Some 75,000 children are at risk of dying of hunger in north-east Nigeria. Photo: F. Maurice Kweirang

The UN has described the unfolding disaster in north-eastern Nigeria as the “greatest crisis on the continent” – the full extent of which has only been revealed as extremist militant group Boko Haram is pushed back.

The UN estimated in December that 75,000 children are at risk of dying of hunger in the region, as it deals with the aftermath of Boko Haram violence.

The agency also says that as many as 14 million people are in need of humanitarian aid in the region, the epicentre of the seven-year insurgency which has claimed more than 20,000 lives and displaced more than 2.5 million people in Nigeria and neighbouring countries (Niger, Cameroon and Chad): of the 14 million, more than half are considered “severely food insecure”.

In Nigeria, three states have been particularly badly hit: Borno, Adamawa and Yobe.

In the midst of this food crisis, at least one lone Catholic priest is trying to shed light on the situation of hundreds of local IDPs, left – with no assistance – to die of ’emaciation’ and ‘hunger’.

Father Maurice Kweirang, in charge of St. Theresa Catholic Church’s IDP camp in Yola, capital of Nigeria’s north-east Adamawa State, told World Watch Monitor his church is providing food to a thousand people in the camp.

But hundreds of others are not receiving aid as the State denies their existence. It’s said the presence of IDPs is bad for business in the State capital.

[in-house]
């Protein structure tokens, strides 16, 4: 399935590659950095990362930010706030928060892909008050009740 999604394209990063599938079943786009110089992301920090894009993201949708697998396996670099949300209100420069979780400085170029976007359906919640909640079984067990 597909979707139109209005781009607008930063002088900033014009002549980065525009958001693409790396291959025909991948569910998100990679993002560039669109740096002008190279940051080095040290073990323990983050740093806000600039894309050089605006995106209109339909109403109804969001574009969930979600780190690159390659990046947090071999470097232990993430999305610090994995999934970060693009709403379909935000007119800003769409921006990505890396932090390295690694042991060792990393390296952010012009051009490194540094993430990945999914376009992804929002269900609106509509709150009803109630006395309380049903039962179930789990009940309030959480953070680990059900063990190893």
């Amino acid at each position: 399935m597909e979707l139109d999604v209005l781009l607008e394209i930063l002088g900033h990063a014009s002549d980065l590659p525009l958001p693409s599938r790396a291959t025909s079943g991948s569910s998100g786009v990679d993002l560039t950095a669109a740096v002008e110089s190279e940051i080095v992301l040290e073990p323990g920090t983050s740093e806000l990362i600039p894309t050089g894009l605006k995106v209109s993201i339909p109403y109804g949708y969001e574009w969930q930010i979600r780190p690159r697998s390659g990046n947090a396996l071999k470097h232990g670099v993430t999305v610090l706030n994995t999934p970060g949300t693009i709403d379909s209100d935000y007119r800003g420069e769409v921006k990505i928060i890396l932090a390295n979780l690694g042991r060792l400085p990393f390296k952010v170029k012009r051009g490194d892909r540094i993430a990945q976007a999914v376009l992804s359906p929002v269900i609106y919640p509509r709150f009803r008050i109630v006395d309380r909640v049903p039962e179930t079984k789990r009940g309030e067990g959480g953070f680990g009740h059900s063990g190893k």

”The Church is not able to feed them because we have limited capabilities and we cannot extend our support to all the IDPs outside the camp” laments Fr Kweirang. He said ”we provide food once a week to those living in host communities, and others living on their own. 3856 households are receiving our weekly food distribution, regardless of their religious background”

”I alerted some humanitarian organizations asking if they could assist. But they said they have moved away from ’emergency support’ to ‘livelihood’ in neighboring Borno State, because the Adamawa State’s latest report does not indicate any presence of IDPs in the latter.

The presence of thousands of refugees forcibly sent back home by the Cameroon government has worsened the food crisis in NE Nigeria. Photo: Fr. Maurice Kweirang.

The authorities in Adamawa have forced IDPs to leave camps without providing any support. Right now, there are only 7,000 IDPs in camps run by the government. But they’ve been asked to vacate the camps by next Wednesday (30 March). However the number of others living in host communities and villages around Yola is even higher.

And the presence of thousands of Nigerian refugees forcibly sent back home by the Cameroon government has worsened the food crisis in the region.

On Tuesday (21 March), the UN refugee agency criticised Cameroon’s decision to forcibly relocate its Nigerian refugees – despite an agreement aimed at ensuring the voluntary nature of returns.

While acknowledging the generosity of the government of Cameroon – and local communities who have been hosting over 85,000 Nigerian refugees – the UNHCR called on Cameroon to honour its obligations under international and regional refugee protection instruments, as well as Cameroonian law.